They used to display large joints of Beef,Pork, and Lamb Roasts in the window. There were two of these cookshops, the other one “Shepherds Dining Rooms’ was next door but one to the “Barley Mow”.

Then close by there was “Gilberts” leather goods shop, and shoe repairer, a small hairdressers, and Broatch’s a fishing tackle dealer, I remember the awful smell of the boxfuls of ‘maggotts he sold to the fishermen!. and this was next door to a grocers.

John Devey had a cycle manufacturers opposite the Barley Mow and next door was Gibbons undertakers yard were the cars and horses were kept .

I remember the lads from the funeral parlour playing a trick on me one day, by shutting me in a room which contained a coffin, I was so mad, I forgot to be frightened .

Then there was an Herbalist next door to the Barley Mow were a lady lived with two daughters , the daughters always served in the shop, you only heard the mother in the back room. I only ever saw her twice. and both times she had a mask covering her face. A consequence of some kind of affliction, for which, in those days there was no cure – despite this disability, she was a very nice person.

On the other side of the ‘Barley Mow’ was a furniture dealers owned by Jane Lambert who took care of her aged mother for many years. She was middle aged when her mother died.
Jane kept had an African grey parrot which talked quite a lot and was very tame. Very late in life Jane married a much younger man who didn’t treat her very well.

The next shop was a watch repairs again owned by a lady, she was widowed, with two crazy sons whom she kept under strict control.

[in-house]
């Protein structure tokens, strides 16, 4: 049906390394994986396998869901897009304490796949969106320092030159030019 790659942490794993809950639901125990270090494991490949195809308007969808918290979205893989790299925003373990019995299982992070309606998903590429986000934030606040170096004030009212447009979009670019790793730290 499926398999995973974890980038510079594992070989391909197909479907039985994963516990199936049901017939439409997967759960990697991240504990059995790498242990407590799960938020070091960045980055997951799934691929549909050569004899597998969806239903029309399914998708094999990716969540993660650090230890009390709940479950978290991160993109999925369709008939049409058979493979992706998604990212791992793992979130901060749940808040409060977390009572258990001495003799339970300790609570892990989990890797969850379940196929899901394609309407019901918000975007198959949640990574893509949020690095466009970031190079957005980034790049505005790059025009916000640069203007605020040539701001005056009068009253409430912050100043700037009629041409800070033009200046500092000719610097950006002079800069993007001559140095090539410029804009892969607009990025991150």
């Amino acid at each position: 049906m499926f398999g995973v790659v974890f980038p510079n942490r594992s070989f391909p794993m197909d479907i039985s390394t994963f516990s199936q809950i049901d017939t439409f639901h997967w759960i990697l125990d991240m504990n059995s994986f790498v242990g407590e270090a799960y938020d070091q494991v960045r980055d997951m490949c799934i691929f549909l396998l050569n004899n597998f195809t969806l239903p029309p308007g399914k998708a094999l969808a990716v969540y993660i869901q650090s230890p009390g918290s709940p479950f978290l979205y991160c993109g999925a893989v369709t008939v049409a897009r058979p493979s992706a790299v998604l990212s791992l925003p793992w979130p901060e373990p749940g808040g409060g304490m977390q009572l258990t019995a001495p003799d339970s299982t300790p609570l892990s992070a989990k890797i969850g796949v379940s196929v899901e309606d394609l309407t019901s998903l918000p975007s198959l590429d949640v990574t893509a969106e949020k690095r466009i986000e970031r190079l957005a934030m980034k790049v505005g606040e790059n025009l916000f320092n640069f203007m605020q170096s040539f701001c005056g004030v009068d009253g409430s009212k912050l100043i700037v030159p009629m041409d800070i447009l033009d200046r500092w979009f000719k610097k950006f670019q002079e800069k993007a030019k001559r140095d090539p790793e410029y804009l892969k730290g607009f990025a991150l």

There were a few more houses, a pub and shops before Bilston Street. The best remembered of these was the “Rope Shop’, they had three lovely daughters that went with me to St Peter’s School.

 

Late 1930's - Alexander Sloan & co house furnishers, stands on the former Tomkys Yard.
Late 1930’s – Alexander Sloan & co house furnishers, stands on the former Tomkys Yard.

At the top of the Row was another two public houses the “Old Bush” and on the top corner adjoining Walsall Street was “The Staffordshire Knot”, which was eventually taken down and a new store – Sloans, built on the site.

The above photograph I have placed shows a view from Bilston Street in the late 1930’s. As a coal merchants cart turns into the row alongside “The Blue Ball” on the left and the large newly built furnisher store on its right. The waste ground was the site of the former Staffordshire Knot which had recently been demolished.

 

A Summer day in the “Bony Park” (St Georges).
A Summer day in the “Bony Park” (St Georges).

 

Across the road, in Bilston Street was of course St Georges Church and the “Bony Park”.

Heading back now down Pipers Row on the west side from the “Blue Ball, I remember a row of small shops to Tower Street.

Then a Furniture Manufacturer’s. and Iron Mongers and then close to W.H.Smith and Sons on the corner of Castle Street was a famous “Lady of the Night” who with her daughter my father had to bar from the pub.

The Barley Mow was always busy and during the early part of the War always packed with lads from the Forces, we played music and had lots of fun and laughter.

 

All I can add to that is “Kathy” Thanks for the Memories”.

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13 comments

  1. When I was a lad, (I’m now in my mid 50s), I distinctly remember a relative jokingly quoting, “Nice girls don’t go, to Pipers Row” & as a result gained the impression that it had a bit of a ‘red light’ reputation. Is this fair, or just an example of local snobbery?

  2. Hi Steve Welcome
    The whole area around Horseley Fields and Walsall Street always had an unsavoury reputation but quite a bit was exaggerated; and the rest unfounded.
    Thats my opinion anyway.
    Join our Facebook Group Steve.